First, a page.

(Back on the soap box again ... I've written about this before ... I'd stop, but it keeps popping up ...)

As a social worker / therapist, it's easy to develop pet peeves.  As in, really easy.  As in, it's probably a good thing to watch those immediate reactions you start having to people - OR - you might lose sight as to what's really important:  empathy / respect / appreciation for the journey most of my clients have been on.  (Most people don't just wake up one day and think, Man, today would be a GREAT day to (fill in the blank) ....)

I'm an in home family therapist for families who are at immediate risk of losing their children to foster care.  When Children's Administration (meaning, CPS, or Child Welfare, or the Department of Children and Family Services, or whatever variation your state has) calls me, things have gotten pretty hairy.  That's a euphemism.  I don't really want to detail right now what kinds of things happen in homes that help facilitate my presence, mostly because when I do that, the back story as to why families are going through the hardships they are gets lost.  Most people are not psychopaths.  Most people do not want to hurt their children.  That might be hard to believe, but people's stories are so widely varied and complex.

I mean, really, really complex.  Do I get frustrated?  Sure.  Do I have to call in new CPS reports?   Sometimes.  Do I still have hope?  Absolutely.  Do some families make it?

Do some families make it?  (Not a typo.  I asked that twice.)

Some families stay together, and people have widely varying definitions of success.  I've had to really, really examine my class issues in defining success and have had to really, really examine how comfortable I am with the concept of minimum sufficient level of care.

Oh, my word.  I digress all over the place.  The job is complex, much like many jobs!, and I find myself re-explaining what I do again and again out of habit.

Back to the point.  I have worked with children and families for 12 years.  Not always as a therapist.  Not always at the Master's level.  But I have a lot of experience with kids.  I've seen a lot of kids heal.  I've seen a lot of kids go through some earth shattering,  heart breaking experiences.  I've been around kids.

I've been around kids who have been physically or sexually abused.  I've helped take injury photos of bruises and I've listened to kids disclose physical torture.  I've advocated for them in court.  I've worked with kids in therapy who have PTSD because they've witnessed family members die in gang shootings. I've detained some of them involuntarily to psych beds for their own safety.  In one season of my life, I was a Detention Officer and I physically restrained them for their own safety.  In that same season, I stayed up all night with them when they had nightmares, wet the bed, needed someone to talk to.    I have chosen a life of public service (long hours, terrible pay, etc) because my heart is wrapped up in kid healing.  This is a choice I have made.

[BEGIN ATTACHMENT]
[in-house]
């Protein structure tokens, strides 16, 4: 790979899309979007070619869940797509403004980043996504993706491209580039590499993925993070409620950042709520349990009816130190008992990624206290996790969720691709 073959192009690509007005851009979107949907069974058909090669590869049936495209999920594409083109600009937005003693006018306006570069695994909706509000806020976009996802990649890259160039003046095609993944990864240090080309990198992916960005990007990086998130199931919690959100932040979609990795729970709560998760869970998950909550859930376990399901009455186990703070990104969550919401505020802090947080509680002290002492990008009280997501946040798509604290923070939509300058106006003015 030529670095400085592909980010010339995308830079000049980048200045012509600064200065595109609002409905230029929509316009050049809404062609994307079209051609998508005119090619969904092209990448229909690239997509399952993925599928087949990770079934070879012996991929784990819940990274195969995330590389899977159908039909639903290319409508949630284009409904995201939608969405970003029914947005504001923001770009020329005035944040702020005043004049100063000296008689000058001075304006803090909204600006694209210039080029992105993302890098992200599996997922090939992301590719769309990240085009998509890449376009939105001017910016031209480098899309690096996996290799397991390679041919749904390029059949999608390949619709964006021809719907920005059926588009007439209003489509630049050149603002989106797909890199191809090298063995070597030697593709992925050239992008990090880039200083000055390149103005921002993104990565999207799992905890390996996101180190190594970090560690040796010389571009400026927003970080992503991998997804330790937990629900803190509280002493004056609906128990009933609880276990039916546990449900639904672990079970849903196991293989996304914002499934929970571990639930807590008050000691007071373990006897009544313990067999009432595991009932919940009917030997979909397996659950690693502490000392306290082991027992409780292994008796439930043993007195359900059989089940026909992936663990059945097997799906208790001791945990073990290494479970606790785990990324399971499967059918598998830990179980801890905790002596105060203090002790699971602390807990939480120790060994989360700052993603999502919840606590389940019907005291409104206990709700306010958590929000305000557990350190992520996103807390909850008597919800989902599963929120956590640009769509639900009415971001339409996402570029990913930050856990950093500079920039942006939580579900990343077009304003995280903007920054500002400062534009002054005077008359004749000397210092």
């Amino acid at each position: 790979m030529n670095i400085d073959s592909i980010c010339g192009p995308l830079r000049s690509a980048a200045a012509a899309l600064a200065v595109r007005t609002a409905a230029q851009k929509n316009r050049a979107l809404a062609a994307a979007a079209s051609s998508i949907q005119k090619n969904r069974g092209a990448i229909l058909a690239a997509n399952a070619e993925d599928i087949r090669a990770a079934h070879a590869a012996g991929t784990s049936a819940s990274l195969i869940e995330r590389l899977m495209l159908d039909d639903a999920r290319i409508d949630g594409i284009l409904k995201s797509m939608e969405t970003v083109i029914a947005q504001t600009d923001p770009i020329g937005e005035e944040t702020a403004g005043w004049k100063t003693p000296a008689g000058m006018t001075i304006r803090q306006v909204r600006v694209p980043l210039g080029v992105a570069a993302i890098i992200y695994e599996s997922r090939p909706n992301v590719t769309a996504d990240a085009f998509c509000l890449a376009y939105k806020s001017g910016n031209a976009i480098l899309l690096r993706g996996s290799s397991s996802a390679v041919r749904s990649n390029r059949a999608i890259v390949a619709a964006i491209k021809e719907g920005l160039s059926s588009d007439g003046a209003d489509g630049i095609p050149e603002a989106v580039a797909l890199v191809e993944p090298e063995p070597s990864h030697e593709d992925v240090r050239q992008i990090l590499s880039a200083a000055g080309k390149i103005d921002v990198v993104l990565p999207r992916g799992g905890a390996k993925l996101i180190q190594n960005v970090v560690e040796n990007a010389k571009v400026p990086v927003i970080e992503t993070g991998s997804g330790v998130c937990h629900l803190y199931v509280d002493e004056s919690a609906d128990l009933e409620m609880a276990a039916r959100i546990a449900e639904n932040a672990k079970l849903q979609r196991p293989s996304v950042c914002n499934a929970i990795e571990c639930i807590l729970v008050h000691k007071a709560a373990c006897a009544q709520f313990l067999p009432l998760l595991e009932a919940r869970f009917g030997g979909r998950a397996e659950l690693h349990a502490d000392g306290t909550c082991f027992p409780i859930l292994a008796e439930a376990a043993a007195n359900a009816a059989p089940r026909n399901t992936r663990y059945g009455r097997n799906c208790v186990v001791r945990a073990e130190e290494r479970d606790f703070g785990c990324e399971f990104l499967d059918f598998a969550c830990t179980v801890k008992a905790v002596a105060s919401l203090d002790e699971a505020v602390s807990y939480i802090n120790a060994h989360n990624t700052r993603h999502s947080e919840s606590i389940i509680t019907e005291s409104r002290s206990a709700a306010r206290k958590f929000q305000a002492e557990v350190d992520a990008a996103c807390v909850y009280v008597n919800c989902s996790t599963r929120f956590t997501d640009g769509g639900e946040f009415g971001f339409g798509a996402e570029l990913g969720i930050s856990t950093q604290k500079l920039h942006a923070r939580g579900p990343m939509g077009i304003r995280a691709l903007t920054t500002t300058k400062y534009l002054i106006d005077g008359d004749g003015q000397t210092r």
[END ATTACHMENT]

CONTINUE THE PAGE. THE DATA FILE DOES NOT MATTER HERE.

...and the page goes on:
(Loop back to the beginning of the post ...)

So I do not take it well when people tell me, "You'll know when you're a mom" - or - "You don't understand because you don't have children."

I was in a training today on cognitive interventions and REBT when a training participant purposefully ignored a statement I made, turned to my co worker and said, "Well, you know about kids, because you're a mom."

Sweetheart, I have been to more dark places with kids than most moms will ever go.  I do not know what it is like to be a mom, but I know about kids, and what I know is that giving birth does not make you an expert on all things child.  (I didn't say that.  I took a drink of water and doodled on my handout.)

Strangely, none of my clients have ever had a problem with me not having kids.  Some of them, in our closing work together, have stated that they had initial concerns that I would not be able to relate because I do not have my own kids, but that those concerns dissipated quickly.  I have only ever received the cold shoulder from some colleagues (not most), conservative Evangelical moms (not all) and some acquaintances (my good friends are generally supportive).  I do not have to have schizophrenia to treat schizophrenia.  I do not have to be suicidal to treat suicide ideation / depression.  I do not have to have kids to be a good kid / family therapist.

Also, strangely, Shoes and I are having long, complicated discussions about when to start our own family, (if we start our own family), with no clear answers as to when, in part  because I am so busy taking care of other people's children.  (Calm. That's not the only reason the discussions are complicated).

So.  In sum.  My uterus is empty.  It might be empty for a good long while. And me and my empty uterus?  We're still a good family therapist.  I can still jump rope, shoot baskets, make a worry box, and depersonalize an issue like nobody's business.  I haven't stayed up all night with a colicky baby, but I've stayed up all night with a suicidal teenager.  I haven't dropped my 5 year old off for his first day of kindergarten, but I've worked hours and hours and hours to get a child the special education service he desperately needs.

Not a mom.

Still an advocate for all things child.

Funny how that works.

4 comments

  1. Anonymous on June 6, 2013 at 4:58 PM

    I've totally been guilty of that sort of thinking with therapists. There are those without children who are not the advocate you are who have not put in the same hours who have the most stupid advise EVER.

    There are those with "regular kids" who have zero clue what the cumulative impact of 24/7 with a special needs child is truly like...and I felt alone, blamed, inadequate etc etc etc. And I felt those words..."you don't have a clue...because"...(fill in the blank). But truly...I would say...the therapists, and majority of teachers and special educators and doctors in my orbit...WERE clueless and DID suck. Once in a while it has to do with who the state insurance will cover, ya know?

    But I so hear your point. It's not fair or nice to pigeonhole people...or make assumptions, or marginalize, or knock down to size just because one is feeling small and vulnerable.

    Gosh but life is messy and complicated enough as it is, isn't it?

    I'm glad you're in the work.